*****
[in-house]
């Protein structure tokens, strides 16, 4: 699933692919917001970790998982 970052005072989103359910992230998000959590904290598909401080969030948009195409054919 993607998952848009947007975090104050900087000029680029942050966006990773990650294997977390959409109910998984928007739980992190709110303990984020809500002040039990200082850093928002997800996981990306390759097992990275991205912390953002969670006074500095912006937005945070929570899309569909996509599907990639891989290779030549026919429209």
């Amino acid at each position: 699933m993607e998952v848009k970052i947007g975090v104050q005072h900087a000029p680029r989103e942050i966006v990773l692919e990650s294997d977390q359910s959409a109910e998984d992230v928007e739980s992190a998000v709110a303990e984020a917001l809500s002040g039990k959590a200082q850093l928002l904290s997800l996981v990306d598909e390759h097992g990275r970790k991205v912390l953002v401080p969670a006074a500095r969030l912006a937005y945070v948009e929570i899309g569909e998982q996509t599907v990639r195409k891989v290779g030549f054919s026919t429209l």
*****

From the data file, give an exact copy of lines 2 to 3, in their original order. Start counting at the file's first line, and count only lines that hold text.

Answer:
């Protein structure tokens, strides 16, 4: 699933692919917001970790998982 970052005072989103359910992230998000959590904290598909401080969030948009195409054919 993607998952848009947007975090104050900087000029680029942050966006990773990650294997977390959409109910998984928007739980992190709110303990984020809500002040039990200082850093928002997800996981990306390759097992990275991205912390953002969670006074500095912006937005945070929570899309569909996509599907990639891989290779030549026919429209």
């Amino acid at each position: 699933m993607e998952v848009k970052i947007g975090v104050q005072h900087a000029p680029r989103e942050i966006v990773l692919e990650s294997d977390q359910s959409a109910e998984d992230v928007e739980s992190a998000v709110a303990e984020a917001l809500s002040g039990k959590a200082q850093l928002l904290s997800l996981v990306d598909e390759h097992g990275r970790k991205v912390l953002v401080p969670a006074a500095r969030l912006a937005y945070v948009e929570i899309g569909e998982q996509t599907v990639r195409k891989v290779g030549f054919s026919t429209l």